SYSTEMS ANALYSIS 1)2)3)
1. "The procedure of studying systems by identifying their limits and parts (subsystems), their aims, programs and effectiveness (O.R. YOUNG, 1974, p.299)
2. "Study and analysis of complex problems in terms of the relations between the subsystems that form its component parts with the objective of predicting the behavior of the whole from that of its parts" (UNE Glossary, 1983, p.26)
3. "The diagnosis, formulation, and solution of problems that arise out of the complex forms of interaction in systems of any kind" (Adapted from K. KRIPPENDORFF, 1986, p. 74).
4. "An analysis to suggest a course of action by systematically examining the costs, effectiveness and risks of alternative politics or strategies – and designing additional ones if those examined are found wanting" (E.S. QUADE, 1963, as quoted by M.C. JACKSON, 1992, p.75).
Systems analysis developed out of wartime military operations (1940-45) and was later extended to the study of complex systems in general, notably through the RAND Corporation (set up in 1947).
According to M.C. JACKSON: The methodology of systems analysis can be seen as consisting of seven major steps, as follows:
"- Formulating the problem
- Identifying, designing and screening alternative responses
- Building and using models for predicting the consequences of adopting particular responses
- Comparing and ranking alternative responses
- Evaluating the analysis
- Decision and implementation
- Evaluating the outcome" (p.76)
Systems analysis is basically oriented to technical systems planning, generally without participation of most stakeholders and scant consideration for the ways they are affected by the design.
KRIPPENDORFF states that this methodology is applicable "from hardware to corporations" whose aim is "to accomplish one or more specific objectives". Furthermore: "Systems analysis provides a variety of analytical tools, design methods and evaluative techniques to aid in decision making… " (Ibid).
I.G. BLOOR writes: "Systems Analysis cover such a computer-related technique which really bases its principles on Organization and Methods" (1987, p.55). This is of course a much reduced and sheer technical view of systems analysis.
According to J.de ROSNAY, in Systems Analysis one defines "the limits of the system to be modelized, identifies the most important elements and the interactions modes between these elements, determines the linkages that integrate them in an organized whole. Elements and linkages are classified and hierarchized. Next, one seeks and identifies the flow variables, the state variables, the positive and negative feedbacks, the delays, the sources and the sinks. Every feedback is segregated and its influence on the various subjects of the system is assessed." (1990, p.113). Accordingly to this view, systems analysis should be a preparatory stage for systems dynamics runs.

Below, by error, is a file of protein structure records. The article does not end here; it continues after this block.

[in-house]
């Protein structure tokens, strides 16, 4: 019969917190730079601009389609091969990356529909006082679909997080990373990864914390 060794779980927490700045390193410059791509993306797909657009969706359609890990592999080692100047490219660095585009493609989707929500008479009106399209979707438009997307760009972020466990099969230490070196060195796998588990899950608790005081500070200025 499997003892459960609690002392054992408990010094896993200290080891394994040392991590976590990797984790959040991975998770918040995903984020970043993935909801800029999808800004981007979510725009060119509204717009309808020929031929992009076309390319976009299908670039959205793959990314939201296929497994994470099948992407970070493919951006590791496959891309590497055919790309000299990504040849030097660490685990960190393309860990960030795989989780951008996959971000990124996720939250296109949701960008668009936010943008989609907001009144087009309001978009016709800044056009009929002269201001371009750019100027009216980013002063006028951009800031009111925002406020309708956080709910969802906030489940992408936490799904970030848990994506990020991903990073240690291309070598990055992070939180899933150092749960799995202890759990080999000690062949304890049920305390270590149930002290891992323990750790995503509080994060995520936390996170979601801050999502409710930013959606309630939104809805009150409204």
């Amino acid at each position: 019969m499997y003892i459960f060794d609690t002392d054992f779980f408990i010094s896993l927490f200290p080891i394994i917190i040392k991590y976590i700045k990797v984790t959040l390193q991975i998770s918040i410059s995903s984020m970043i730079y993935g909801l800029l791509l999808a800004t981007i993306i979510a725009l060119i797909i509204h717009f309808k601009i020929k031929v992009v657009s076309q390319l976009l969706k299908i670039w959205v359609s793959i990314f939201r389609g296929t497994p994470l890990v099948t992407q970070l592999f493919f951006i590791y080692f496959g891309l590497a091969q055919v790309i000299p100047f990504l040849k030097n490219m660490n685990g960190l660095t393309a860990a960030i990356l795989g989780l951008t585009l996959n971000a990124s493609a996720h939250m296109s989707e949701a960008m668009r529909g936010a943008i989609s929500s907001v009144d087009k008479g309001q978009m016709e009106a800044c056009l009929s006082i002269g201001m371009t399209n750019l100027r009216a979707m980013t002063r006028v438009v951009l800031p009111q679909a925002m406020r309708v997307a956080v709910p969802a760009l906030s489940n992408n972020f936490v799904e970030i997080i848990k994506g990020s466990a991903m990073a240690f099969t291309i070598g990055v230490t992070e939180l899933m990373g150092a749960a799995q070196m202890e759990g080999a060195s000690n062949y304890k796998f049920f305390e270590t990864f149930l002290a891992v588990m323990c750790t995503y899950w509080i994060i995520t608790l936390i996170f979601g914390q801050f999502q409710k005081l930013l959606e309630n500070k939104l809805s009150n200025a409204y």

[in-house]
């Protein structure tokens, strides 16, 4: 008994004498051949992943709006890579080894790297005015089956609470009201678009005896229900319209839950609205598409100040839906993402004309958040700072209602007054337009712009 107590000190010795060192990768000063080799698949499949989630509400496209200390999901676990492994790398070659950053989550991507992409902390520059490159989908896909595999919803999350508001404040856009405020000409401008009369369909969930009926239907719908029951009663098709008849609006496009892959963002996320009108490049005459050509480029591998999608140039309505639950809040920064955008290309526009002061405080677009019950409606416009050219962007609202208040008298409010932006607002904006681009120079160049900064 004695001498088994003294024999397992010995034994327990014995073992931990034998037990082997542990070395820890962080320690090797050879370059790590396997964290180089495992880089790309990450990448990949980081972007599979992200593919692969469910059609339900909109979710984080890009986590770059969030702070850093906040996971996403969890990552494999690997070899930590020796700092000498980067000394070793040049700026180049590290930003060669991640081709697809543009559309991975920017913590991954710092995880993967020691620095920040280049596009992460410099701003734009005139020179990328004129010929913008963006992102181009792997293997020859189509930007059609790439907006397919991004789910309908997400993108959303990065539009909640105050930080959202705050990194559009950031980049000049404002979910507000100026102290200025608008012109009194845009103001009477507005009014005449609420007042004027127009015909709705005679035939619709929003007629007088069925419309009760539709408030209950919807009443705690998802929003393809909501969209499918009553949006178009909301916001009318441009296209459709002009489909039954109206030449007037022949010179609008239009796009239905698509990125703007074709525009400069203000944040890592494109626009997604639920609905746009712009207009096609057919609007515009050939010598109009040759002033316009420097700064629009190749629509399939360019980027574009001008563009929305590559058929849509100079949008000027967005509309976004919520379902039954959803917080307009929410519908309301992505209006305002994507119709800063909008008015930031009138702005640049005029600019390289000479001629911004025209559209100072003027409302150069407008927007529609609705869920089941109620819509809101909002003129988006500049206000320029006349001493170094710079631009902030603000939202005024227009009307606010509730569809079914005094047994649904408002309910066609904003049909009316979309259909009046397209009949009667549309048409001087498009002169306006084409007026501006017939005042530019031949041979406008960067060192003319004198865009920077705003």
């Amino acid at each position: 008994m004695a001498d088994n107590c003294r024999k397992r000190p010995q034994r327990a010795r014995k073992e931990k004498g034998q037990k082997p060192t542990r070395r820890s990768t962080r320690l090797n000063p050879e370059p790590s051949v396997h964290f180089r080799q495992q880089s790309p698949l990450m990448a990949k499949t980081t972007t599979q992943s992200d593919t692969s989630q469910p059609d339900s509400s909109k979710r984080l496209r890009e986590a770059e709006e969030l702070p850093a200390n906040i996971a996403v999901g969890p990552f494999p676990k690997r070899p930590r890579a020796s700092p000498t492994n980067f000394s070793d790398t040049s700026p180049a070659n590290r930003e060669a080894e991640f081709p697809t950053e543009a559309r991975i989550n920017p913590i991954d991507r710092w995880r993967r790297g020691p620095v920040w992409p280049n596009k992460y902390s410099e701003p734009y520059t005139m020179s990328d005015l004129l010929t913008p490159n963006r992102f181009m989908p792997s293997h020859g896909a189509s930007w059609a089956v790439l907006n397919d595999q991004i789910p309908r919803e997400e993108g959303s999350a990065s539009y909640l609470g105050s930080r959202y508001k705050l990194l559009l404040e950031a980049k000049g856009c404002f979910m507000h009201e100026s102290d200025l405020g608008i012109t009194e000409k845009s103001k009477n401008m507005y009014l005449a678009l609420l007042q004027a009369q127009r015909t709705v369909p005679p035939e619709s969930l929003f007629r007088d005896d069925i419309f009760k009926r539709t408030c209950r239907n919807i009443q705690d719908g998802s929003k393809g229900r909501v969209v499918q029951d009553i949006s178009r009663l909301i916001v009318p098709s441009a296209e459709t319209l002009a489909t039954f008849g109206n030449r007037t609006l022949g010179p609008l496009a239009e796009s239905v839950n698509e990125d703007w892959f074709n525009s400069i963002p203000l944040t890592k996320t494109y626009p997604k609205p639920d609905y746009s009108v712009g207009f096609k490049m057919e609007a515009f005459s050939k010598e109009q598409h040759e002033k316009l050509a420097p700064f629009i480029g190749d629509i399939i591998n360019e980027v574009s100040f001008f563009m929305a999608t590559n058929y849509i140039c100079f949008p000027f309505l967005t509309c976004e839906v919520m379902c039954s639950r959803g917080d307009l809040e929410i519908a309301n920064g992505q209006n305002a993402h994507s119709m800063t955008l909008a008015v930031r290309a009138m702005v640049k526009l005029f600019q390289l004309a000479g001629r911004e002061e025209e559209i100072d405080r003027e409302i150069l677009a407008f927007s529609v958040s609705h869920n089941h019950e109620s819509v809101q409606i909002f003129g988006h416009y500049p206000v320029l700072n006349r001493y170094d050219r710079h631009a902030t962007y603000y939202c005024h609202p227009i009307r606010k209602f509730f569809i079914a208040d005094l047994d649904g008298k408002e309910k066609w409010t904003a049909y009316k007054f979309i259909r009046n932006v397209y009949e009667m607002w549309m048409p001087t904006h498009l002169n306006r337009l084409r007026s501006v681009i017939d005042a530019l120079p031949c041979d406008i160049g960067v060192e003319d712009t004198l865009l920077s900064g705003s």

Systems Analysis defines the data to be used to built a model of the system. However, and unfortunately, in many cases, the data, when provided, are incomplete, insufficient or poorly assessed. G. KLIR 's "reconstructability analysis" aims to improve systems analysis as a method.
For L. TRONCALE, systems analysis is the "most reductionist of systems approaches; the collection, treatment and validation of concrete data on the multiple components of a specific real system;… often leads to simulation of the system for the purpose of quantitative prediction; results are context-dependent;… does not focus on isomorphies; (it) relies heavily on the use of mathematical formalisms and the use of the computer;… Ieads to usually restricted to the detailed study of one particular system (and) so it is less comparative across different cases, even within a conventional discipline, than systems theory; when it does involve multi-disciplinary comparisons, it focuses on one problem, or design goal, using one tool, as in the study of acid rain, or global climate" (1985, p.45).
In synthesis, the technical tool may well limit the vision of the modelizer and the scope of the enquiry.
Unfortunately systems analysis has produced in the fifties and the sixties "some exagerated and highly oversold claims… as a tool for making public policy" (G. KLIR, 1990, p.166). This situation led to strong criticism by I. HOOS (1972), D. BERLINSKI (1976) and R. LILIENFELD (1978).
Still more unfortunately, Systems Analysis was frequently confounded with the Systems Approach, and as a result, the critique of the former one, in not a few cases, was extended in a superficial way to the latter one. One of the main sources of these negative appreciations has been the somewhat hyperbolic and imprudent use of J. FORRESTER's Systems Dynamics in the Club of Rome studies. For a balanced appreciation of these critiques see G. KLIR (1991, p.166-8).
- 1) General information
- 2) Methodology or model
- 3) Epistemology, ontology and semantics
- 4) Human sciences
- 5) Discipline oriented
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Bertalanffy Center for the Study of Systems Science (2020). Title of the entry. In Charles François (Ed.), International Encyclopedia of Systems and Cybernetics (2). Retrieved from www.systemspedia.org/[full/url]
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